For more information and purchase links, go to https://www.hermograph.com/spectrumviewers.
Publisher — Dr. Larry Krumenaker Email: email@example.com
Throwing A DART Successfully!
On Monday September 26, 2022 NASA successfully crashed a small spacecraft named DART into the moon of an asteroid. It isn’t the first time NASA has crashed a vehicle deliberately into another body, but it was the first time NASA did so with the intention of crashing the vehicle, as opposed to crashing it after its work was done. In this case, the idea was to test out whether this size probe, crashing into the tiny world, could shift its orbit. Why?
Among NASA’s Missions (with a capital M) is planetary defense, something not one of its original designs. But it has become something to be considered necessary, to prevent extinctions by cosmic collisions (we’ll handle our own extinction, thank you). There aren’t many craters on Earth [Editor’s note—we’ll have a story on visiting one in a near-future TGT] but that’s because Earth’s changeable surface and atmospheric erosion has erased virtually all evidence of them. Look elsewhere; nearly every solid object orbiting the Sun shows numerous craters caused by collisions with asteroids and meteoroids. Though there are still those with conflicting hypotheses, and some recent alternative candidates added to the mix, one of the major episodes of extinctions in the fossil record was caused by a large meteoroid or small asteroid about 60-odd million years ago, crashing into the Yucatan Peninsula forming the Chicxulub Crater.
However, virtually nobody expects to see anything as large as a common asteroid hit the Earth. They are all accounted for. It is the small fry that are in the order of 10s to 100s of meters/feet that are hard to spot that are of a concern. Finding them far out is almost impossible even though there are telescopes dedicated just for that task. And if one is found that is headed on a beeline to our planet, we would have usually just a matter of days to weeks to do something about it. What can we do? The two options are destroy it, or change its path. The first is no option at all. All destruction does it turn one big rock into a bombardment of multiple small rocks hitting us in a larger rain pattern. So Plan B is to make the offending planetoid miss us completely.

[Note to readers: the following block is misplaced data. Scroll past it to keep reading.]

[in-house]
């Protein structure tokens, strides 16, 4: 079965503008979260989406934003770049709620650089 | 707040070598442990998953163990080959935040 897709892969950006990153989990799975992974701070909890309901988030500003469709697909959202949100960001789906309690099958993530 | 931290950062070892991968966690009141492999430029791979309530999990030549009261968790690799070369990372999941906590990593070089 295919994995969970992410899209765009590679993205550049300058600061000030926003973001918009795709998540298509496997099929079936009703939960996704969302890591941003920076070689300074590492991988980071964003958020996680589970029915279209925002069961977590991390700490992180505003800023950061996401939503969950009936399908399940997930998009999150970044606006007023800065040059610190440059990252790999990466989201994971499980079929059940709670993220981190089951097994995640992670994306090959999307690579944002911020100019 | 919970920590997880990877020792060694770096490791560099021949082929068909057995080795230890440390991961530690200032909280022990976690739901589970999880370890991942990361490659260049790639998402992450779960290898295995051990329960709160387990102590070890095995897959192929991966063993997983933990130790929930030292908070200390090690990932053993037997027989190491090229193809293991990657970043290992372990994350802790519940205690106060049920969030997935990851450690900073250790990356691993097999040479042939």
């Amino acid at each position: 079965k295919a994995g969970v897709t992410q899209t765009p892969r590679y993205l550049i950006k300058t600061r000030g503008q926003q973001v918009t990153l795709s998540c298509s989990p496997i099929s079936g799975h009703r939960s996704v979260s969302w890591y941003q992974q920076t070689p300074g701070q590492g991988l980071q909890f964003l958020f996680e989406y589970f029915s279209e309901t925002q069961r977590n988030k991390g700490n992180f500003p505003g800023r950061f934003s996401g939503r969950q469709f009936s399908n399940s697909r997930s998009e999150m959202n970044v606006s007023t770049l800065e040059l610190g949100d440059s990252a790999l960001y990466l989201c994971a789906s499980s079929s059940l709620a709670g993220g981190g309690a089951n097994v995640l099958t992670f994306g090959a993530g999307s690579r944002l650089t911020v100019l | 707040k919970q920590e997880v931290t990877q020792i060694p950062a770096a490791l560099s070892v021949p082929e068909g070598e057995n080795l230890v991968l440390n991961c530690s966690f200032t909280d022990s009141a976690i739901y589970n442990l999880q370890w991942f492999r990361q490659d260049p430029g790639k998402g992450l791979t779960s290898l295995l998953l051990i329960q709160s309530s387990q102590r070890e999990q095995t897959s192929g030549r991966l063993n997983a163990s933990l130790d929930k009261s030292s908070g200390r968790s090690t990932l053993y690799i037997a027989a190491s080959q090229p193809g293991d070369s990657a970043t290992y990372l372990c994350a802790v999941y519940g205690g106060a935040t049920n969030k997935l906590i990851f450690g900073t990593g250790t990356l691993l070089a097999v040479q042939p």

To do that, you have to push it. Like anything in motion towards you, you or it have to make the shift ASAP. The earlier the better, and the smaller the initial shift can be because you have time for the small initial shift to grow over time and cause you and it to miss each other. The later you start, the bigger the shift has to be and, with rocks even a few hundred meters across, that takes a lot of energy to push it even a little bit, in order to miss OUR big rock called Earth. We just don’t have the Star Trek-like power to move big rocks at all, let alone at the last minute.